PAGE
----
If you thought the brunt of the Great Resignation took place near the end of 2021, think again. Despite the fact that the year ended with the most resignations in the 20 years that the U.S. Bureau of Labor Statistics has tracked such data, a recent survey by Resume Builder found that one in four employees plan to leave their job in 2022.
All the while, research from Eagle Hill Consulting revealed that new hires are more likely to leave a job sooner than their peers, with half of employees who started a new job during the pandemic saying they expected to stay just two years or less at their new jobs. This seems to beg the question: Can employers raise new hire retention by improving the onboarding process, and what needs to change with onboarding at a time when job seekers have the advantage and hybrid environments have made onboarding exponentially harder for organizations?
Research from Glassdoor, for its part, links strong onboarding to a 70 percent boost in productivity and an 82 percent jump in retention, suggesting effective onboarding helps new hires ramp up faster, feel more productive and stick around longer. Yet more than a third of companies recently surveyed by hiring software provider Workable acknowledged that remote onboarding has been a pandemic-related challenge, while a Gallup survey conducted before COVID-19 found only 12 percent of employees thought their employer onboarded people well.
To get a better understanding of what employees think about the effectiveness of pandemic-era onboarding, Eagle Hill Consulting and Ipsos surveyed more than 700 U.S. employees across several industries who started a new job either with a new or current employer in the last 18 months. Nearly half received their onboarding through either virtual (31 percent) or hybrid (18 percent) approaches.
“Not only do 58 percent of new employees say that starting a job during the crisis was harder than before, their views signal that employers are not evolving onboarding two years into the pandemic,” said Eagle Hill analysts.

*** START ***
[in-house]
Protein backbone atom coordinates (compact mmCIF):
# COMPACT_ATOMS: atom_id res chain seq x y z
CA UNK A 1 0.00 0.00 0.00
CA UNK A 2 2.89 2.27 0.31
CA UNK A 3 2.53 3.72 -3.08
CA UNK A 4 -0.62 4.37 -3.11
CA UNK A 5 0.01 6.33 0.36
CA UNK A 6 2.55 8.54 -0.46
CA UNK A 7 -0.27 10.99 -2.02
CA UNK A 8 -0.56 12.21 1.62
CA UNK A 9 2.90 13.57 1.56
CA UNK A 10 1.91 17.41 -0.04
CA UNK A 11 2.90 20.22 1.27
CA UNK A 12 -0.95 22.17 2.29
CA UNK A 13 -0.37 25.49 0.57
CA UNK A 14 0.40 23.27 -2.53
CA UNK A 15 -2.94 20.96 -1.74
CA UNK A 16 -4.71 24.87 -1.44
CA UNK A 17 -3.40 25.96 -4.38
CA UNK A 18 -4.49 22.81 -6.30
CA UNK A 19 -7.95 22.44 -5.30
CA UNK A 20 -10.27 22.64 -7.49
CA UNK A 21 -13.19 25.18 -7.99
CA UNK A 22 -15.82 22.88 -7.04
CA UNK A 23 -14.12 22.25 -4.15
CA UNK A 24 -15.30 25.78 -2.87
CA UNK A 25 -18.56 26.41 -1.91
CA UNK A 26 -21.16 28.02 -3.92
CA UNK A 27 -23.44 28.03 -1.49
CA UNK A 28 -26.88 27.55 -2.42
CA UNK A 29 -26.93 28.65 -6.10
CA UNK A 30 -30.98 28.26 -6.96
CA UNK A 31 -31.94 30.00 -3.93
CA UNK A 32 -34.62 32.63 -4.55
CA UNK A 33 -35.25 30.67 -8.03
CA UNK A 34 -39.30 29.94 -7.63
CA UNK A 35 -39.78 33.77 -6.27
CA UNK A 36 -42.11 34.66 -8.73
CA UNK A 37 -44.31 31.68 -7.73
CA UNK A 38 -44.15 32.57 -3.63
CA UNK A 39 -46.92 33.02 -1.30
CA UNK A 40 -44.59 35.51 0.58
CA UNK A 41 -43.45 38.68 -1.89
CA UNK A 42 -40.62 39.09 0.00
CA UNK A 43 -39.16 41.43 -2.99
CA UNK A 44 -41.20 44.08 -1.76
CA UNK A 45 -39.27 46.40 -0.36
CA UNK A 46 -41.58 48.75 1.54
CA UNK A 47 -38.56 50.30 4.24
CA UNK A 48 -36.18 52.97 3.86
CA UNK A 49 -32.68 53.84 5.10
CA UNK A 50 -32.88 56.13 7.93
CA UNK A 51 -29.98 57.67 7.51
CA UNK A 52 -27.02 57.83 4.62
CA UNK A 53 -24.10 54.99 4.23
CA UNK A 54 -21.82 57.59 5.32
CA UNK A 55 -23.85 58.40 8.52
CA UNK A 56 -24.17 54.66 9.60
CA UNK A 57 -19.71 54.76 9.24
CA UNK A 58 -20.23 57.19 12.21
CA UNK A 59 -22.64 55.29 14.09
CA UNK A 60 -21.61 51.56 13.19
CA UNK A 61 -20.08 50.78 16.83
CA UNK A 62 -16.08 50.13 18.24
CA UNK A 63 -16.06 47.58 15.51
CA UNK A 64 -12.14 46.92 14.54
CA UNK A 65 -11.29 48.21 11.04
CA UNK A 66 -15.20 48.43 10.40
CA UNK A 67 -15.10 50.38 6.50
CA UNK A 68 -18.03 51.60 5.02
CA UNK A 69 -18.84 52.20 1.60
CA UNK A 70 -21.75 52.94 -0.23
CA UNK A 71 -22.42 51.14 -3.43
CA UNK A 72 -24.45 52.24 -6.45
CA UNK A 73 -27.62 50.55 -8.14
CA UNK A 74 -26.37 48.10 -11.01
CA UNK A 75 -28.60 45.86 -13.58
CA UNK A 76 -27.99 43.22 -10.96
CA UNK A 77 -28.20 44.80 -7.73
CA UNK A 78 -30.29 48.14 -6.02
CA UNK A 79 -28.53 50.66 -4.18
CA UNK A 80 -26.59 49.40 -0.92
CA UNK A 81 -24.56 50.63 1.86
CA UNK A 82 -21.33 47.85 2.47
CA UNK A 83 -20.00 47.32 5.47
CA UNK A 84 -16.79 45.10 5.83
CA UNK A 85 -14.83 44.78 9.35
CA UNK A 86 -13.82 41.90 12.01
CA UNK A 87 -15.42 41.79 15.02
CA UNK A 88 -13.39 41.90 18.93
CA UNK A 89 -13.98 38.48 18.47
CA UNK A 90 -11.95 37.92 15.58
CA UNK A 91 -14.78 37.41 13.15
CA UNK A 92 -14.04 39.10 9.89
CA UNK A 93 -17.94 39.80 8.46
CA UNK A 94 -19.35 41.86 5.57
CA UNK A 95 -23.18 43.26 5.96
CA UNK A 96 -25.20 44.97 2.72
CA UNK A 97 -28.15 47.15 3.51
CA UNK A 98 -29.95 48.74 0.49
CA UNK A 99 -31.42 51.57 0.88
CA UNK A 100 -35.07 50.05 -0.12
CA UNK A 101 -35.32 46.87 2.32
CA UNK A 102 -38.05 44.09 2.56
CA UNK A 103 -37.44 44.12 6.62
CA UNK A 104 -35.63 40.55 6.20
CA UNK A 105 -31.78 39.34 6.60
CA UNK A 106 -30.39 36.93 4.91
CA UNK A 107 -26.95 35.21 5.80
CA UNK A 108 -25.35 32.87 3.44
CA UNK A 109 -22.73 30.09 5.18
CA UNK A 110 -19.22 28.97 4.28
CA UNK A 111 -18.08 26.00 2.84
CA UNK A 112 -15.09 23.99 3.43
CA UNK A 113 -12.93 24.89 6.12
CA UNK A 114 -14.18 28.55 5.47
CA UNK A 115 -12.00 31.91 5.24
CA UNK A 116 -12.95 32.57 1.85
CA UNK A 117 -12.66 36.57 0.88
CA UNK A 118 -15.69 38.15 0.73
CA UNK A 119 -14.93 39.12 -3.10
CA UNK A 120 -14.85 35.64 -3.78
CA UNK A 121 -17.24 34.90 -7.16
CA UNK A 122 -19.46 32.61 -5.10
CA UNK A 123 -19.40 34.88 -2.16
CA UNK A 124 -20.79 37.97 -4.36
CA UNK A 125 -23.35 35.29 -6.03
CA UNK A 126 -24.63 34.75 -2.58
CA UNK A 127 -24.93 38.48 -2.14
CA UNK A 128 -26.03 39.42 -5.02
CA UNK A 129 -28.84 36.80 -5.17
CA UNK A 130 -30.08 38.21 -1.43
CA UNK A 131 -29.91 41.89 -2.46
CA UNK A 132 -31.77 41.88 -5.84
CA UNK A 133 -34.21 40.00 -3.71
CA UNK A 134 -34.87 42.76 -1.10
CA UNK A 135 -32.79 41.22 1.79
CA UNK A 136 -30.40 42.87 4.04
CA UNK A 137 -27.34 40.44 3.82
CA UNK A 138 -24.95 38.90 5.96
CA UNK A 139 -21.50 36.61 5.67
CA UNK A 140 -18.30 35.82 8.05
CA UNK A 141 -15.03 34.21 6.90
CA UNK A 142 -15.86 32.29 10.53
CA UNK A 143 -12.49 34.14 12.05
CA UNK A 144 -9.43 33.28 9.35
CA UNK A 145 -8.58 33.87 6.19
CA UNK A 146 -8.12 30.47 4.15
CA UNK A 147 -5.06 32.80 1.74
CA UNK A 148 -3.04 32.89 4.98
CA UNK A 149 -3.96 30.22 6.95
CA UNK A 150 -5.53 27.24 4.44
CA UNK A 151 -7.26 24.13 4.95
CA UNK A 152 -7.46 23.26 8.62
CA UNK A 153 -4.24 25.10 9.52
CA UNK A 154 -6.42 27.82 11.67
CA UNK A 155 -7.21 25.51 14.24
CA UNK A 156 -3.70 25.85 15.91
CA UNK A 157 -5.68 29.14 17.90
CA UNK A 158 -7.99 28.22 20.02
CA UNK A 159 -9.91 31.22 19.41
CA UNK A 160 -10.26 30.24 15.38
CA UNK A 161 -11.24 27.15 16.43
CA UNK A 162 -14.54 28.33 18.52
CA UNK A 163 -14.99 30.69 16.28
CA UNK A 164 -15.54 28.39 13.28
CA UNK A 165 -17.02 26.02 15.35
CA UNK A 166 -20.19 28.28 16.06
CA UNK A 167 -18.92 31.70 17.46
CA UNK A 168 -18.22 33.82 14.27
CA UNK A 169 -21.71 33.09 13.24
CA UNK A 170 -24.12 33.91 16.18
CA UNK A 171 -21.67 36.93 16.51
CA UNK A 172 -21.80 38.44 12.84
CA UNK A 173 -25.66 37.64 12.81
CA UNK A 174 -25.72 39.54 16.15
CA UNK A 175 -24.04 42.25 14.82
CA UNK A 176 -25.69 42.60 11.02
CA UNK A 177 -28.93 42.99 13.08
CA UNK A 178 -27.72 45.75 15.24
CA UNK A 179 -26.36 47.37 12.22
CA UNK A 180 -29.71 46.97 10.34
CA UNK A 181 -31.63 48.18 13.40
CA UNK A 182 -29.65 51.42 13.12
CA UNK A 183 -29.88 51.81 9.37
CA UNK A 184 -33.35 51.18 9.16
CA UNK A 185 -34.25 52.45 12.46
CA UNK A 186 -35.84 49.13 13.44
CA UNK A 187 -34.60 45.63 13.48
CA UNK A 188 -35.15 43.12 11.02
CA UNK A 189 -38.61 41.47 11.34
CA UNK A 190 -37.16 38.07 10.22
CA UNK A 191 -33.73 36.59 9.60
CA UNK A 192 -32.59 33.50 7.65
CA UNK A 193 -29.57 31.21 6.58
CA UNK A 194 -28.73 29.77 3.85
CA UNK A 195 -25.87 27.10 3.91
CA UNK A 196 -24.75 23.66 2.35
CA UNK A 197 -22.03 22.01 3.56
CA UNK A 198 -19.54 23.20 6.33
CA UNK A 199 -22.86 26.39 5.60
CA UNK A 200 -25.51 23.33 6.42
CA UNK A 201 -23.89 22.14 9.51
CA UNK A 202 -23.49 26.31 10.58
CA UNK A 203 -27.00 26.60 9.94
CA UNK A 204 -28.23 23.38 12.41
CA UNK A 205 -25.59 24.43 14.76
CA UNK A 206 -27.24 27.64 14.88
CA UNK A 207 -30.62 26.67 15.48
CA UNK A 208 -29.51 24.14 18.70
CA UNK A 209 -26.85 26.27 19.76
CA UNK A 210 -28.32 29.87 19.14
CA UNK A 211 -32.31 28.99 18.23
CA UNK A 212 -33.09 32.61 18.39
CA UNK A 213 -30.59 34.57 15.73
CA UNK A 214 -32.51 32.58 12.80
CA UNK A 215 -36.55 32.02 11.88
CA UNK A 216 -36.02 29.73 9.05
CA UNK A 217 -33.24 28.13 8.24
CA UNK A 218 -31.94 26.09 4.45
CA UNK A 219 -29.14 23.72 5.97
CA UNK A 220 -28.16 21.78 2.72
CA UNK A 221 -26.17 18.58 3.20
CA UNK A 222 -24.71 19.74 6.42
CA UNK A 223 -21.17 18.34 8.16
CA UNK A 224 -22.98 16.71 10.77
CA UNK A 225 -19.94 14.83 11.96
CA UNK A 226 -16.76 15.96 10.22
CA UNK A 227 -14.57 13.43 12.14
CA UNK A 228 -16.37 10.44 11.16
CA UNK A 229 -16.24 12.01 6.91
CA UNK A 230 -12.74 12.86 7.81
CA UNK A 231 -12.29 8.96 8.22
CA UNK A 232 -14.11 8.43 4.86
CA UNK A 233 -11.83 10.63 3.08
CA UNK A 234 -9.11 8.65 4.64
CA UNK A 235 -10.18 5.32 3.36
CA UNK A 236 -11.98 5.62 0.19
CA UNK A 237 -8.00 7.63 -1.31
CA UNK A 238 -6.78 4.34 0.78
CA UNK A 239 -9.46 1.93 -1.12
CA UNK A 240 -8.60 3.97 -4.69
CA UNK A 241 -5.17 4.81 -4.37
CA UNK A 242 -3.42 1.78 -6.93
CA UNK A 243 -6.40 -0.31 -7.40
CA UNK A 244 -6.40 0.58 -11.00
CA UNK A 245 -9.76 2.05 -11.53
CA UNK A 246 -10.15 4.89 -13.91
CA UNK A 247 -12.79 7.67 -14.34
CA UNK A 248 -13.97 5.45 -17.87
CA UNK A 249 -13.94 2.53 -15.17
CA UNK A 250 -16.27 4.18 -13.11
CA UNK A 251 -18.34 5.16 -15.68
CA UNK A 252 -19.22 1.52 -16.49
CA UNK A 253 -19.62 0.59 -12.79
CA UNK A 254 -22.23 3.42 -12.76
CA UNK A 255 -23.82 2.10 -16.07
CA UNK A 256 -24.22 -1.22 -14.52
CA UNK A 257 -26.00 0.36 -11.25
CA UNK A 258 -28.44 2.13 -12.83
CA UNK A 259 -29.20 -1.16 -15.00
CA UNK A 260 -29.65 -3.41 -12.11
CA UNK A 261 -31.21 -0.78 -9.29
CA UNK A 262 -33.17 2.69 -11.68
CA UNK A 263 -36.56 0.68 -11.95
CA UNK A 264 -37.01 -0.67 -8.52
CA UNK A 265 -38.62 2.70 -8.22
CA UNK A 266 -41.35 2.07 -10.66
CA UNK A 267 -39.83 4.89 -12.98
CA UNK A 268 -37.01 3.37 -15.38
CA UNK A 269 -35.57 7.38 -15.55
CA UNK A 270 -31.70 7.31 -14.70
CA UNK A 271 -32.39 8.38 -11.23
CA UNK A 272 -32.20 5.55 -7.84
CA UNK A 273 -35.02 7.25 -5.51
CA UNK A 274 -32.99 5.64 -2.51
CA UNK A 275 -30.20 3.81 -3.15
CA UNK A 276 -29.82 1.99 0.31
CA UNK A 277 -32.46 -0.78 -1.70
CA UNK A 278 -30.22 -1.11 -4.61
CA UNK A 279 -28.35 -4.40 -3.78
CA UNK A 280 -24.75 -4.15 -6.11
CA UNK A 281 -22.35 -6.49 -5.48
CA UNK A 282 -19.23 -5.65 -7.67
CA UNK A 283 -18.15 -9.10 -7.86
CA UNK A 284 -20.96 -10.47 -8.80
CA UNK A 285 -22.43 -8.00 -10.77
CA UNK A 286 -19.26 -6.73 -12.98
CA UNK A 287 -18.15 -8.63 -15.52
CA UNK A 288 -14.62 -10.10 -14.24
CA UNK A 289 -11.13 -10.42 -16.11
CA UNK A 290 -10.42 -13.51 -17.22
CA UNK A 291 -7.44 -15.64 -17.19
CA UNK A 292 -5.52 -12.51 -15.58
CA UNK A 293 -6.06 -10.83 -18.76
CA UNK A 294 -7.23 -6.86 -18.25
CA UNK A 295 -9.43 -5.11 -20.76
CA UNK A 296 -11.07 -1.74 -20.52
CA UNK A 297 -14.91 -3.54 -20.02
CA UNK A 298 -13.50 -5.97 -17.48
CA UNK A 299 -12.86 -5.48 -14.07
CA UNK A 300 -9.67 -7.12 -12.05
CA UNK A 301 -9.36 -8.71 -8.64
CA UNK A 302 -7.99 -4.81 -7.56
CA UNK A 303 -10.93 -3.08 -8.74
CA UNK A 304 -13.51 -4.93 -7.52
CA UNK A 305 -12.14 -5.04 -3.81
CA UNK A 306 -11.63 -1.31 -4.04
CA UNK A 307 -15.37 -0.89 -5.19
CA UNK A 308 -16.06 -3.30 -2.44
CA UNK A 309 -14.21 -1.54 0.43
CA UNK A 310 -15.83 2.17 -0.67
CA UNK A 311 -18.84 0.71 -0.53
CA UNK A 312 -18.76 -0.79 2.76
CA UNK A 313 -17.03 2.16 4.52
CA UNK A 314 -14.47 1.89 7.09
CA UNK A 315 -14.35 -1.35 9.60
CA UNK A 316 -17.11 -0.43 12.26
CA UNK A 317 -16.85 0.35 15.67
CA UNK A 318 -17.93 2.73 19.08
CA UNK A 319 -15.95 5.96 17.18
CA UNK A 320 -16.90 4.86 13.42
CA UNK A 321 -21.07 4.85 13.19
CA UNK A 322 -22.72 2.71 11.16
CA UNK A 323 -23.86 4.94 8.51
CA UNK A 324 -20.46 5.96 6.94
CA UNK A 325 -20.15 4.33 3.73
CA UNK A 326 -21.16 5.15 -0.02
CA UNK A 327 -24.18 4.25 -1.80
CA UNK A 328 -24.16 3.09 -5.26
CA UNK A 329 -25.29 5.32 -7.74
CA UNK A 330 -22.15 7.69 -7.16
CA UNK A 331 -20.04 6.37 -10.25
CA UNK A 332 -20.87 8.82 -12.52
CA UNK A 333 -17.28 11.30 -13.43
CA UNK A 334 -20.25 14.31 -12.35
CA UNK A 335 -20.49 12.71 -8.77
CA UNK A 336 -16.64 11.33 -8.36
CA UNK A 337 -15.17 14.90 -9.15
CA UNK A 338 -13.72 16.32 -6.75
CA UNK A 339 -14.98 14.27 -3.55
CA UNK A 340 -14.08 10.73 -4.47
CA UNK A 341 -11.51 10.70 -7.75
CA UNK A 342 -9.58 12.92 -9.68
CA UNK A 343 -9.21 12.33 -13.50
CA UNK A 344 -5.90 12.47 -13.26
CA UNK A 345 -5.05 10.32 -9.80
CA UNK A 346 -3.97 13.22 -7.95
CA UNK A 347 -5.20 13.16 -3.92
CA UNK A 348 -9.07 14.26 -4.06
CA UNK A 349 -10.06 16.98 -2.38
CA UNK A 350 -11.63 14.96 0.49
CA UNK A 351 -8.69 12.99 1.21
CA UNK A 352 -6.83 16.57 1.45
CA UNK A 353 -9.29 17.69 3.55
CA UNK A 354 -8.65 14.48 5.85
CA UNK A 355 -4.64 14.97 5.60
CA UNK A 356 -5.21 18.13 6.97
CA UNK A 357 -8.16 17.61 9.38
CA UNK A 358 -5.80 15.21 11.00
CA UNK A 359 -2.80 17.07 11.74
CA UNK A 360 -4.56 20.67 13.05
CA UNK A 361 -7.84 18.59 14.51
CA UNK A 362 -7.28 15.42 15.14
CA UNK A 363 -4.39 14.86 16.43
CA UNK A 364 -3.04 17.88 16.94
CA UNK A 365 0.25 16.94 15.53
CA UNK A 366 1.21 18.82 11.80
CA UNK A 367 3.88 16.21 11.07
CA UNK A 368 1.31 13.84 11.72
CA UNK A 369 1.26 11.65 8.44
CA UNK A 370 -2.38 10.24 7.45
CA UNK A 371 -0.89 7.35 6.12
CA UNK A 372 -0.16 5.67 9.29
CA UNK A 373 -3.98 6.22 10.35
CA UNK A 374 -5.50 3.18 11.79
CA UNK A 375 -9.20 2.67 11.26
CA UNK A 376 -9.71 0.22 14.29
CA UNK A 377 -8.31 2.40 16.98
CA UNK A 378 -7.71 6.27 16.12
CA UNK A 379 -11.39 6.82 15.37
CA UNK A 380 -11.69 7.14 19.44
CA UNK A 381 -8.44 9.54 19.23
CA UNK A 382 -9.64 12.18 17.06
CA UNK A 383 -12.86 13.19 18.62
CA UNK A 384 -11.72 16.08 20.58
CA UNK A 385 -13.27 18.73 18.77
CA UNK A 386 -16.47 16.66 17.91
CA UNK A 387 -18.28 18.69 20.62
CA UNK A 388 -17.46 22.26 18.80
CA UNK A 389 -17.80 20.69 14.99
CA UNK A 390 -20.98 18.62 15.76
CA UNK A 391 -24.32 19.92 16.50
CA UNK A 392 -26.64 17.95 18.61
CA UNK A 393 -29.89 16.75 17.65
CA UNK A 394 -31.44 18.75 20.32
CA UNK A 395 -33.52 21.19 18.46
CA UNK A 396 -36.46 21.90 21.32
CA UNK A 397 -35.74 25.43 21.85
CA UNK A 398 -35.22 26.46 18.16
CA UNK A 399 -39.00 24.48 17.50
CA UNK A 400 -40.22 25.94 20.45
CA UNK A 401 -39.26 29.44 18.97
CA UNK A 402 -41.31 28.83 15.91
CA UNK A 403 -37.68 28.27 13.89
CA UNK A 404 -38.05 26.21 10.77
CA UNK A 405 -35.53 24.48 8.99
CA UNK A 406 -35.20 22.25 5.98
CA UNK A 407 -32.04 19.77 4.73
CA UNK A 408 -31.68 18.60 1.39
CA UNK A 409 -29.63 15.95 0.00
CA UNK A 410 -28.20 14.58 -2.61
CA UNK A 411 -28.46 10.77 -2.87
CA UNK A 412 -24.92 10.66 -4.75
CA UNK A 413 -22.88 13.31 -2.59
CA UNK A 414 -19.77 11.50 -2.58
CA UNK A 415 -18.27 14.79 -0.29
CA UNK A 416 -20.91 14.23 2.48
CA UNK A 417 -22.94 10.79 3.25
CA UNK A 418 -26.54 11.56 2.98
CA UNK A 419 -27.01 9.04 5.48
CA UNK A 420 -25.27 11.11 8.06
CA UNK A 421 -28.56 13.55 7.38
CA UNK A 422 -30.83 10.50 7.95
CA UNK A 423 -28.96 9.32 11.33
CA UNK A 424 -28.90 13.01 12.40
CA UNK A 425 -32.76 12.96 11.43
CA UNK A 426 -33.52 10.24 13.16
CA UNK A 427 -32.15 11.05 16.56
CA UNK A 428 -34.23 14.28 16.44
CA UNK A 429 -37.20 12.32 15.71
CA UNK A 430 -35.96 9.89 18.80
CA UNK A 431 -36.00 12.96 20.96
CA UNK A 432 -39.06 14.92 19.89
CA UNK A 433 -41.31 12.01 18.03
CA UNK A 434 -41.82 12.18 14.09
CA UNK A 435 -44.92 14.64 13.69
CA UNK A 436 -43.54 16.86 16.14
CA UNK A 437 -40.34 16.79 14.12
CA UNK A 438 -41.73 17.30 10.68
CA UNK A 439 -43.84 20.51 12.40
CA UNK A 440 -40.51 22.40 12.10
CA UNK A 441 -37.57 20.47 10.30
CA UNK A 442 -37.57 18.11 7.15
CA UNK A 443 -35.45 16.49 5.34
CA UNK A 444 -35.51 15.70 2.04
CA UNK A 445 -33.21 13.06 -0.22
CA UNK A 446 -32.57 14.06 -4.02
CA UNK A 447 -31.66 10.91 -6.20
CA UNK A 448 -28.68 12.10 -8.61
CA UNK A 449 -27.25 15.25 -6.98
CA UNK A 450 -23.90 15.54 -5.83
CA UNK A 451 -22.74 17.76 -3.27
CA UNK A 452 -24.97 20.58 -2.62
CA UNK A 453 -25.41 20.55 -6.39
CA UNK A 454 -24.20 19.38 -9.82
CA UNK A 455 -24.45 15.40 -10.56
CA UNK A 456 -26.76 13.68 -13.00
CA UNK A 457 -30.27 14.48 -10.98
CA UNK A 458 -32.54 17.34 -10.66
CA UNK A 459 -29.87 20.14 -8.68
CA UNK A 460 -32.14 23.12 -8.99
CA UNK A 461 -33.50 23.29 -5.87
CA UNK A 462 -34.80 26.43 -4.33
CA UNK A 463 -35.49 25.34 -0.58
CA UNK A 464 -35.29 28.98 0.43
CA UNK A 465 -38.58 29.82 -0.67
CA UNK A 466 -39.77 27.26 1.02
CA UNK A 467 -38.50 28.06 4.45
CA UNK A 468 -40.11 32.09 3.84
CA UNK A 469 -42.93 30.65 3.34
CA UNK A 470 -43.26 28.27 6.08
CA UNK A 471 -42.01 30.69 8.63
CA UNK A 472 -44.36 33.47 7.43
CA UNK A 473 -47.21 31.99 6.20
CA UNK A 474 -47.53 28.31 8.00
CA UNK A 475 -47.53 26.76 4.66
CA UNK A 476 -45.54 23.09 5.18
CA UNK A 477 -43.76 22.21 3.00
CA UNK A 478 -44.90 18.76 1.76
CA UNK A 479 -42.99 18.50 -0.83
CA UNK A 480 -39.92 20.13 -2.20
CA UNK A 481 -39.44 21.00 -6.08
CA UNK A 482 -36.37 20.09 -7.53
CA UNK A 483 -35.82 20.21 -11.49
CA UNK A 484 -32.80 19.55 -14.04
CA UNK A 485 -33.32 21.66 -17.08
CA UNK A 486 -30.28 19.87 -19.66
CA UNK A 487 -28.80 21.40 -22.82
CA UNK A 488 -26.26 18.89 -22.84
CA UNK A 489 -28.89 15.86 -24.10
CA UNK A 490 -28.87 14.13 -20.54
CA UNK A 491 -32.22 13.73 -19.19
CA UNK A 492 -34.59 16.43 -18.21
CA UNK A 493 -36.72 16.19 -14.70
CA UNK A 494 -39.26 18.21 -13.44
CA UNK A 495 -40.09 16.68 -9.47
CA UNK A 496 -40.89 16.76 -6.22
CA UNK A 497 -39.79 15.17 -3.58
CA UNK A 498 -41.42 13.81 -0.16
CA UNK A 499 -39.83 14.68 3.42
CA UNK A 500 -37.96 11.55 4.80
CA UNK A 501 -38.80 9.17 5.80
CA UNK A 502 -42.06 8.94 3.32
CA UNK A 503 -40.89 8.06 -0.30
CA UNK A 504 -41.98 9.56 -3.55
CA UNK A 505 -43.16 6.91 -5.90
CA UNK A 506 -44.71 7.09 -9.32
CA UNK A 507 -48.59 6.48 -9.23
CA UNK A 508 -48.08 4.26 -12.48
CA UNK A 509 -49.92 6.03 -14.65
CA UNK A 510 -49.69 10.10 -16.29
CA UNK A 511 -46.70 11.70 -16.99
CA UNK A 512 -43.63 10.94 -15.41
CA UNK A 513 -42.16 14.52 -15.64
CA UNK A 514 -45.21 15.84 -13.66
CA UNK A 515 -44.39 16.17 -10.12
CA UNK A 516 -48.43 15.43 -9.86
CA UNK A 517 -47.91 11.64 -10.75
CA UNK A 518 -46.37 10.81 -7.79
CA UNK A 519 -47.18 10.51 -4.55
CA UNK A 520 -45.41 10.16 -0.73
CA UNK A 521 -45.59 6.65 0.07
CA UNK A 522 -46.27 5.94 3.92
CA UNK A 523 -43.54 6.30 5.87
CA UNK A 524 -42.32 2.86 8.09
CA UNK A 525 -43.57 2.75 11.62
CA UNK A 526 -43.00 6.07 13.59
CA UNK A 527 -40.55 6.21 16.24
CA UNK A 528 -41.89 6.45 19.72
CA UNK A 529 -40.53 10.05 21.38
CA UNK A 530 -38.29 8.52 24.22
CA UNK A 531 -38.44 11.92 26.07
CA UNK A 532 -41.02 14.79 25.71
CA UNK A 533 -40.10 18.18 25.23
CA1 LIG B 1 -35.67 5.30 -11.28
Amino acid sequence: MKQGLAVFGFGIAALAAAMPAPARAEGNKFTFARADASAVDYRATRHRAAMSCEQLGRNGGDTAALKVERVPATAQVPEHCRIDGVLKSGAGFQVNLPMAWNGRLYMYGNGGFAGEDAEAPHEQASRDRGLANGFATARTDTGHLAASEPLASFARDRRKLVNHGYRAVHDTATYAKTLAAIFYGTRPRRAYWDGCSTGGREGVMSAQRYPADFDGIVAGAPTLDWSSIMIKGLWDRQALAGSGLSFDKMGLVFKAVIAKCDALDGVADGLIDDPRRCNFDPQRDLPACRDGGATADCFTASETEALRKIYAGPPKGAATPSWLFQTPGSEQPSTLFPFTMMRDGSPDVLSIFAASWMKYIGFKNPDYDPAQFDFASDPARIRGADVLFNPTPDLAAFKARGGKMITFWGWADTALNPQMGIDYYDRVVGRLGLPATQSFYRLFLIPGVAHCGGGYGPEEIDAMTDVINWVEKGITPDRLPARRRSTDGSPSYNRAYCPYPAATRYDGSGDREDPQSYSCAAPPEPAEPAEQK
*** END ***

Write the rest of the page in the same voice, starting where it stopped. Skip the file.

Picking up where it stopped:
New hires, for example, said the onboarding they received did not adequately cover many of the basics, from organizational culture to technology, benefits and policies. Coming out of their onboarding experience, a plurality of new hires reported that they didn’t have a clear idea of the individuals with which they should build a relationship (71 percent); didn’t have a clear idea of the organization’s culture (62 percent); didn’t have a clear idea of the organization’s core values (53 percent); and didn’t have a clear idea of the organization’s goals (47 percent).
“If virtual and hybrid work models continue – and the consensus is that they will – companies will need to rethink onboarding to meet employees where they are,” said Eagle Hill executives.
“To give new hires what they need to be successful, and to get the outcomes they want, employers should pivot to more human-centered and team-oriented onboarding,” they continued.
When Eagle Hill asked what new employees would like more of in the first month on the job, for instance, 83 percent said they are interested in learning more about how performance is measured. Likewise, 74 percent of new hires want to know how to be successful in the corporate culture.
“These responses suggest that even from their first weeks on the job, employees are assessing longer-term viability of their role in terms of career growth and cultural fit,” Eagle Hill executives surmised.
This, of course, puts the onus on employers to deliver on these expectations. “While performance management is more difficult in a hybrid or virtual work environment, there still must be clarity early on about expectations, career pathing and what success looks like,” said the Eagle Hill report. “This is key to keeping employees from leaving in the first six months for opportunities that offer more career growth.”
Just more than three-quarters (76 percent) of new employees, meanwhile, want to learn more about mental and physical health resources during onboarding. If there are any silver linings of the pandemic, one is that employee experience has come to the forefront, becoming the norm rather than the exception. Employees now want to know that they can be open about their well-being and can count on their employer to provide self-care resources.